The highlights of this album are, maybe not strangely enough, the more lengthy songs, The Dodger with a great intro and a solid prog sound all over. The old-fashioned mega-lengthy (25:47) title track Mindrevolutions that does have a lot to offer and although the occasional voice of Aleena spoils it for me there's also still plenty of instrumental extravaganza and innovation and variation (even slight side-steps in a jazzy and flamenco direction) in there to make it full enjoyable. And the closing track Remains Of The Day, a prog traditional with all its ingredients like a great solo by Roine and a building up climax makes it clear there's still brilliance in there. It does provide the album with a great chucker-out! The whole album has a nice seventies sound over it, especially the drums, as if it was recorded in that era.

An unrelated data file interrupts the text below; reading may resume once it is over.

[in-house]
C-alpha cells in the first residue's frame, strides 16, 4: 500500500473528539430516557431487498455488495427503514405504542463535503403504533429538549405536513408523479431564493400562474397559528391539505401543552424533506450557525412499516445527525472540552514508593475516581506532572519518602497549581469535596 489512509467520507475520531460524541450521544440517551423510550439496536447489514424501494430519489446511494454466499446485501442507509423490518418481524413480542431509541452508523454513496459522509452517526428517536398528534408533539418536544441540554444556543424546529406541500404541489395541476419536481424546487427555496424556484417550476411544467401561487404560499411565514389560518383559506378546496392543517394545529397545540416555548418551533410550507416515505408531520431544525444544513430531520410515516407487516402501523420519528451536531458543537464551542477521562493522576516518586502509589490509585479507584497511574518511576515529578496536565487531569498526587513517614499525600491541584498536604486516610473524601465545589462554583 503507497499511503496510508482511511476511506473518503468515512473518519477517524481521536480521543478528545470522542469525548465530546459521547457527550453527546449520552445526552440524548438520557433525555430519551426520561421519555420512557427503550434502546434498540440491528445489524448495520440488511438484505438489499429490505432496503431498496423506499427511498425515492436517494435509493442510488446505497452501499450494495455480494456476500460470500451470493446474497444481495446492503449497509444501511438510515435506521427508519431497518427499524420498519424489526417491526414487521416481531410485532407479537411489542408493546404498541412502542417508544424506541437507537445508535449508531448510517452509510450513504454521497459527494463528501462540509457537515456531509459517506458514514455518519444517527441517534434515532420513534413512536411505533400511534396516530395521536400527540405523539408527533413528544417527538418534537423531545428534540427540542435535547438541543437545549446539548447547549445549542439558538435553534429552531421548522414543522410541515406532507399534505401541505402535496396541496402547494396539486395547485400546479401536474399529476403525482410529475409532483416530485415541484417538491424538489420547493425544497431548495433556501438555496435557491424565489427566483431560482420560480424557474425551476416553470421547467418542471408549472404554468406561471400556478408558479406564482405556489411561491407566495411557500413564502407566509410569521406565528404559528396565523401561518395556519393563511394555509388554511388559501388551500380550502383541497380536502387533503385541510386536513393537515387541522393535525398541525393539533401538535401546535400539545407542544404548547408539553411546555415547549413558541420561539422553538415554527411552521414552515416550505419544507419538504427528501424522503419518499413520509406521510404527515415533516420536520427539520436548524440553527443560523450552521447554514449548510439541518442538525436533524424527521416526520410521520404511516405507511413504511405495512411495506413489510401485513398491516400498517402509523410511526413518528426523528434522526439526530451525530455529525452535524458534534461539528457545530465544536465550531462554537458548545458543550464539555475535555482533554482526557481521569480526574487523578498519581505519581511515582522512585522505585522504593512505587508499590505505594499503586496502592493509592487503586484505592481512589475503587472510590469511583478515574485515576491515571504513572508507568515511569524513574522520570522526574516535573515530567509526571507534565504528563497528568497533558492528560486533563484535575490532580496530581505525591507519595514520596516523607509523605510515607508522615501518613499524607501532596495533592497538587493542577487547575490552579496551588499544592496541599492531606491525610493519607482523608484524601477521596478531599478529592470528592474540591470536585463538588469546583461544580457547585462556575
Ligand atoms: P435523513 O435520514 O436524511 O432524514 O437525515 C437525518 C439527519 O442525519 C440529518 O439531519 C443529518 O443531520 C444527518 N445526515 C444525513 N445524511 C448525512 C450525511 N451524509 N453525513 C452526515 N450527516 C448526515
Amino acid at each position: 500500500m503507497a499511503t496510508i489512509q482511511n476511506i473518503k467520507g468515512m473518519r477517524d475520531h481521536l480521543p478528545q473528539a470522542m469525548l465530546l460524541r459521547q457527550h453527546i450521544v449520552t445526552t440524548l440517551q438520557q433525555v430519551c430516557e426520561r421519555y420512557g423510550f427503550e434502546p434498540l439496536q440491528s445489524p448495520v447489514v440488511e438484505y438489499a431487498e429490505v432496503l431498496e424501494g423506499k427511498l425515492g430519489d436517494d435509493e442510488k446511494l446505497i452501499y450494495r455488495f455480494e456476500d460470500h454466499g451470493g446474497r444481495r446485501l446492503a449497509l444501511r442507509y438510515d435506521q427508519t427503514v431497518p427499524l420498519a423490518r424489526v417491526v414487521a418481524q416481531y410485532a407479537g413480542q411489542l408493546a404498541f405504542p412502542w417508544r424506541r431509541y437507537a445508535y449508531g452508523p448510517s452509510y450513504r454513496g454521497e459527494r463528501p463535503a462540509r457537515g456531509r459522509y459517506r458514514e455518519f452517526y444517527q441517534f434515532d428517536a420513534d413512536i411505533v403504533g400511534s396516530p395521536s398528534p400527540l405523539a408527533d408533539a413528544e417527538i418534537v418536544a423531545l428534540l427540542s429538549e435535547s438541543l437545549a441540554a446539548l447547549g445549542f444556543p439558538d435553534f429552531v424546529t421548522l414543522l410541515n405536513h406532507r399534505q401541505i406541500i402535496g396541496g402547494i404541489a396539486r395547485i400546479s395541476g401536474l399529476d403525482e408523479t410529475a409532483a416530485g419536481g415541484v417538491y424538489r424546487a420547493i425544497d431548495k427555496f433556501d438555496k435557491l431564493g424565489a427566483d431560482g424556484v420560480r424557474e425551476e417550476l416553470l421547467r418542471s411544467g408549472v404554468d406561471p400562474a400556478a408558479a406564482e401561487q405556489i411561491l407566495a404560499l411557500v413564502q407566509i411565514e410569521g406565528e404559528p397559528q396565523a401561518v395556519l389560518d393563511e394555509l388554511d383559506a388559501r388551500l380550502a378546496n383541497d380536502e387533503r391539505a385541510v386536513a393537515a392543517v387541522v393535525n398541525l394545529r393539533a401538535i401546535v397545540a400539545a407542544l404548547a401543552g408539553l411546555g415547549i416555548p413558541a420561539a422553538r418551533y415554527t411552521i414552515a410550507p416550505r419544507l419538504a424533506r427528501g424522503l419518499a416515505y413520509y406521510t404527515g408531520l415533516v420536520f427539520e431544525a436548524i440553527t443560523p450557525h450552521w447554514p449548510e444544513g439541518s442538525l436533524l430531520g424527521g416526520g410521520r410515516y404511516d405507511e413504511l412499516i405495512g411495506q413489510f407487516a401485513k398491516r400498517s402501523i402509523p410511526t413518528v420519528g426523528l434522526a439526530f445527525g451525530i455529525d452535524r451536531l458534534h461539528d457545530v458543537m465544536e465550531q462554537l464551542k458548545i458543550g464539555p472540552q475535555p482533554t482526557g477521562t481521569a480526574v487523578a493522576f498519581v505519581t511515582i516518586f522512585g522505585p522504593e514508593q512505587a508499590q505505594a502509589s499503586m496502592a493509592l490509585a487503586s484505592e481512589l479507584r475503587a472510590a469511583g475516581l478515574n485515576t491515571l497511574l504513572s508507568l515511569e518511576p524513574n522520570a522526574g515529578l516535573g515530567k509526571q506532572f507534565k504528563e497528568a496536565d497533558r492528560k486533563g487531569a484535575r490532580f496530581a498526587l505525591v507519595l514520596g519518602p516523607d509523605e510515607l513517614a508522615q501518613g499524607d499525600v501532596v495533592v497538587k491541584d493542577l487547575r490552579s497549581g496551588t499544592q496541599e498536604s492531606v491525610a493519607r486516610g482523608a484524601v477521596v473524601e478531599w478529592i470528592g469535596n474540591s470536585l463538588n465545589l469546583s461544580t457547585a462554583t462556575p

All thoughts combined I must say Kaipa have delivered another great album that does contain some great moments, but also some disappointments and lacks some variation, but is still worth to be heard. Although I do appreciate getting value for my money and will therefore never complain about fully packed CD's, judging this album as a whole I must say it's just too much of the same, a sort of overload.
I can definitely recommend this album to any, not too critical, prog lover, certainly the ones having a preference for the Flower Kings and all its related projects! All people new to Kaipa I would advise to first try one of their former two albums.
Later this year a CD box will be released including remastered versions of the three first Kaipa albums plus 2 CD's with unreleased material and live recordings. Several never published songs from the original Kaipa demo recordings in the summer of 1974 will be included.
Gentle Giant - On The Box [DVD]